Report on Rinjani (Indonesia) — June 2009

Bulletin of the Global Volcanism Network, vol. 34, no. 6 (June 2009)
Managing Editor: Richard Wunderman.

Rinjani (Indonesia) Mid-2009 eruptions send lava flows to the caldera lake

Please cite this report as:

Global Volcanism Program, 2009. Report on Rinjani (Indonesia). In: Wunderman, R (ed.), Bulletin of the Global Volcanism Network, 34:6. Smithsonian Institution. https://doi.org/10.5479/si.GVP.BGVN200906-264030.

Volcano Profile |  Complete Bulletin


Rinjani

Indonesia

8.42°S, 116.47°E; summit elev. 3726 m

All times are local (unless otherwise noted)


Eruptions at Rinjani (figures 8 and 9) between October 2004 and January 2005 (BGVN 30:02) was the first activity noted since September 1995. On 29 April 2009, the Center of Volcanology and Geological Hazard Mitigation (CVGHM) again detected an increase in earthquakes and tremor, with eruptions from Barujari's cone beginning 2 May 2009 and continuing through 21 June 2009.

Figure (see Caption) Figure 8. Map of Rinjani National Park's campsites and relative elevations. Courtesy of Rinjani Trek Centre (RTC).
Figure (see Caption) Figure 9. Diagram of Rinjani showing the Barujari volcanic cone surrounded by Lake Segara Anak. Courtesy of Bohari Adventures.

According to a 4 May news article in the Jakarta Post, the first 2 May eruption consisted of four tectonic earthquakes, each lasting between 70 and 120 seconds. Heriyadi Rachmat, head of the East Nusa Tenggara province's mining, energy and mineral resources agency, stated in the article that "the peak of the activity was on Saturday 2 May with four tremors and the eruption of thick ash." This activity prompted CVGHM to raise the Alert Level from 1 to 2 (on a scale of 1 to 4). The head of the Mt. Rinjani National Park confirmed that, as of 3 May, the park had been officially closed to hikers. At that time, around 50 hikers were asked to come down from the mountain. Rinjani, a popular tourist destination, attracts an average of 9,000 hikers per year, 4,000 of whom are foreigners.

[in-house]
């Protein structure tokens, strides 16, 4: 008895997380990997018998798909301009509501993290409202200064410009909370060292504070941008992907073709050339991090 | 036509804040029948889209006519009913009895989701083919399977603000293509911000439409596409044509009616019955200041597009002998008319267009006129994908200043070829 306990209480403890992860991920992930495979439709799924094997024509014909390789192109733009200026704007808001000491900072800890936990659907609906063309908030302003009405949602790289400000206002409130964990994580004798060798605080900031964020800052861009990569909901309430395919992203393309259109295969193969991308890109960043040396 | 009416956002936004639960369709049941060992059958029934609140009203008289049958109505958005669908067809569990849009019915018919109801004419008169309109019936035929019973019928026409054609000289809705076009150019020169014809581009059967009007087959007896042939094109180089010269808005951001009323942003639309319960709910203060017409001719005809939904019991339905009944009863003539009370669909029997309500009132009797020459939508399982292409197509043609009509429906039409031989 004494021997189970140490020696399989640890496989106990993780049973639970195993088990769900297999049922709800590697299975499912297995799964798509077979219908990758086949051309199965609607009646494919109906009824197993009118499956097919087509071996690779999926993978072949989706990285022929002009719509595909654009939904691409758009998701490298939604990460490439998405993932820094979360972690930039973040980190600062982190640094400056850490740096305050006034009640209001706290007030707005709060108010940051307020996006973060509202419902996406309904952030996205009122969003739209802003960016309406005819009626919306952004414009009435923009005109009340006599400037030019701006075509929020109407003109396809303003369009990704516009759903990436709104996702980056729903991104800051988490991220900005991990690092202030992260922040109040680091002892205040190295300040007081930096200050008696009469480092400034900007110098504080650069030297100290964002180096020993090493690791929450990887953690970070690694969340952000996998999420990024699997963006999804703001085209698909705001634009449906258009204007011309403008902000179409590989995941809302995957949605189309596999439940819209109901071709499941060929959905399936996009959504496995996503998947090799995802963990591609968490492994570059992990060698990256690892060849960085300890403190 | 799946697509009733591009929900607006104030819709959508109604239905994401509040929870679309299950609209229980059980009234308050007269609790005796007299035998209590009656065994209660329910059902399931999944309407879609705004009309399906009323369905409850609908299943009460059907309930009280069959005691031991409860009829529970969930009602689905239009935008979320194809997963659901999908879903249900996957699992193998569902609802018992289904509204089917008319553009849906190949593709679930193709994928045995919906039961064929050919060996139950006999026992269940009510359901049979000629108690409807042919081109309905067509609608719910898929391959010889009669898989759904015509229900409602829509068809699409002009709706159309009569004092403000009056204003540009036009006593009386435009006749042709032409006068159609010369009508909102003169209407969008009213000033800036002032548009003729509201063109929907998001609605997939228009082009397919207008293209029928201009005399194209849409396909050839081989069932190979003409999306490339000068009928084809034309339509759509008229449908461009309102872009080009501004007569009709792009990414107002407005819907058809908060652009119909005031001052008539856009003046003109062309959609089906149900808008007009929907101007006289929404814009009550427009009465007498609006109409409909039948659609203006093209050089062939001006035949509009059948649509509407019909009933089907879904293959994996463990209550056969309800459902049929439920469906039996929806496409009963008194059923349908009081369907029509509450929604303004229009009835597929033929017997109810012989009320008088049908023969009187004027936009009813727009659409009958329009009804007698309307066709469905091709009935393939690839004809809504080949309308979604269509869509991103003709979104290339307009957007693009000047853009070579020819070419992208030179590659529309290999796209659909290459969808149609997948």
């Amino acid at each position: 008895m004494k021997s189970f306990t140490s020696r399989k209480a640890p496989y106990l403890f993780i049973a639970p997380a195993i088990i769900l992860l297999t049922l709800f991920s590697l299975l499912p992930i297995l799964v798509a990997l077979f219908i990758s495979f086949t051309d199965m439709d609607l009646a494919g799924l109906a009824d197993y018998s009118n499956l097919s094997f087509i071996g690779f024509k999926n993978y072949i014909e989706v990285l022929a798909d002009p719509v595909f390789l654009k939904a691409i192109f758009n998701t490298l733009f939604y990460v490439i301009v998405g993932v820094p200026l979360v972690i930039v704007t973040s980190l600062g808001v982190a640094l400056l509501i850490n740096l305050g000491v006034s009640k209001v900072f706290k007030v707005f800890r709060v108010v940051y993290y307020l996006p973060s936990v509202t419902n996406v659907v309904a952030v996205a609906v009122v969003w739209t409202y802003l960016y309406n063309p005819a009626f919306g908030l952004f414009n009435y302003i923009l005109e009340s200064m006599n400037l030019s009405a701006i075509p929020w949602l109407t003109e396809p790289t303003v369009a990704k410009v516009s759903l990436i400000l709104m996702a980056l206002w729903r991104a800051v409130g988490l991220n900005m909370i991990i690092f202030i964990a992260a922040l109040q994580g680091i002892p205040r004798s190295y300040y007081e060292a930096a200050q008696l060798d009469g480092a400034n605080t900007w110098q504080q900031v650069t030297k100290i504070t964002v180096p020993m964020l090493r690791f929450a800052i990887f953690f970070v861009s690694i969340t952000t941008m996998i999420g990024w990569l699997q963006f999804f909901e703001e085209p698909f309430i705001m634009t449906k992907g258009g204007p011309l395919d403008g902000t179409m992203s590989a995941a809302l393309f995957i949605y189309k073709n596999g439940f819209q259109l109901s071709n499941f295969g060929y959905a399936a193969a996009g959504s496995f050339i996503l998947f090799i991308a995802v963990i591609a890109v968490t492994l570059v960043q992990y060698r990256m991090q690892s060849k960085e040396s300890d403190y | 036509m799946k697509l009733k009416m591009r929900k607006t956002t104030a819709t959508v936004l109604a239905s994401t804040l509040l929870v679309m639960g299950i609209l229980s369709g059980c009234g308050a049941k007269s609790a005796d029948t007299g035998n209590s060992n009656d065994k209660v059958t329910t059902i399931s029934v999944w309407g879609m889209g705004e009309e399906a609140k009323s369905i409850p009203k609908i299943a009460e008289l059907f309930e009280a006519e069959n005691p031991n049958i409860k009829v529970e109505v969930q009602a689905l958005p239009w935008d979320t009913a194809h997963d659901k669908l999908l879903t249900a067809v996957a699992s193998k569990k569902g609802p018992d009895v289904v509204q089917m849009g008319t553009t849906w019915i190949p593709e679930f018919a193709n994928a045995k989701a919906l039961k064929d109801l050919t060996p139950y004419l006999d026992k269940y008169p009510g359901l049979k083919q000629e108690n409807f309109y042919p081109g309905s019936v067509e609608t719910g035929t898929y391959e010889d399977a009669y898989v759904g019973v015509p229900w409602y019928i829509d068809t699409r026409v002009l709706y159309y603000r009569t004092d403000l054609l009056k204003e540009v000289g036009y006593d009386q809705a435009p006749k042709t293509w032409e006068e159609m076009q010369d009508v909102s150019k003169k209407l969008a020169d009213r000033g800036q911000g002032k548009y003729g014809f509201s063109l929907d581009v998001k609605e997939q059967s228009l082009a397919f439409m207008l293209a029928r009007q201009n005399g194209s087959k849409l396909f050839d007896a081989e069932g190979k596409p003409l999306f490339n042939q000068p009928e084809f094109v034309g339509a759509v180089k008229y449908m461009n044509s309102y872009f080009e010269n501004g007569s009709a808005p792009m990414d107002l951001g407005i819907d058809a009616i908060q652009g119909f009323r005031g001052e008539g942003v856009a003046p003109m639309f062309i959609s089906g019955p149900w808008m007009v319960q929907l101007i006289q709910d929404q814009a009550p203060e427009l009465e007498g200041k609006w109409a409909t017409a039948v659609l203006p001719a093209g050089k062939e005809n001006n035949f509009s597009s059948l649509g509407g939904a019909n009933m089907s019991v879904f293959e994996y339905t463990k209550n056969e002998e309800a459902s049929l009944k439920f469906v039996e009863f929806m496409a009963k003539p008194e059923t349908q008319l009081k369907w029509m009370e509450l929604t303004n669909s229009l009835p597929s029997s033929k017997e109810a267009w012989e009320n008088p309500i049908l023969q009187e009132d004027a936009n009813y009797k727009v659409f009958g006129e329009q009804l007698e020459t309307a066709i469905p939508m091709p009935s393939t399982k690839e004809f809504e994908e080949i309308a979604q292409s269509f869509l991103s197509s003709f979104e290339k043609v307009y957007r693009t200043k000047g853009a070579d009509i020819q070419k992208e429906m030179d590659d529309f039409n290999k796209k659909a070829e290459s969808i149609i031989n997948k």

During May and June 2009, seismic activity consisted of numerous eruption signals, while observers saw ash plumes, incandescent material, and lava flows (table 3). CVGHM recorded the largest numbers of seismic signals between 7 and 31 May. In detail, during that interval there were 1,897 eruptive earthquakes, 2,163 low-frequency earthquakes, 1,341 harmonic tremor episodes, 3,249 air blasts, 17 shallow volcanic earthquakes, 39 deep volcanic earthquakes, seven local tectonic earthquakes, and three long-distance tectonic earthquakes. Although the volcano was frequently obscured by fog, people still saw impressive eruptions from the observation post at Sembalun Lawang. They noted continuous eruptions with ejected glowing material reaching 200 m in height above the vent, and thrown laterally out to a radius of 500 m from the summit. A great amount of ash, cinders, and incandescent material fell into the caldera, while smaller fragments were blown away.

Table 3. Earthquakes, tremor (both harmonic and non-harmonic with variable maximum amplitudes and durations), air blasts, and other observations between 2 May and 21 June 2009. Key: LD is long distance tectonic, SV is shallow volcanic, LT is local tectonic, DV is deep volcanic. Courtesy of CVGHM and the Darwin VAAC.

[Skip text table]
    Date(2009)    Eruptive    Low frequency   Harmonic   Airblasts      Other
                 earthquake      tremor        tremor                earthquakes

        Observations

    02 May           --             --             --         --          --
        Dense brown ash plume to 4.7 km altitude; booming noise
    03 May           21             13             --         --          --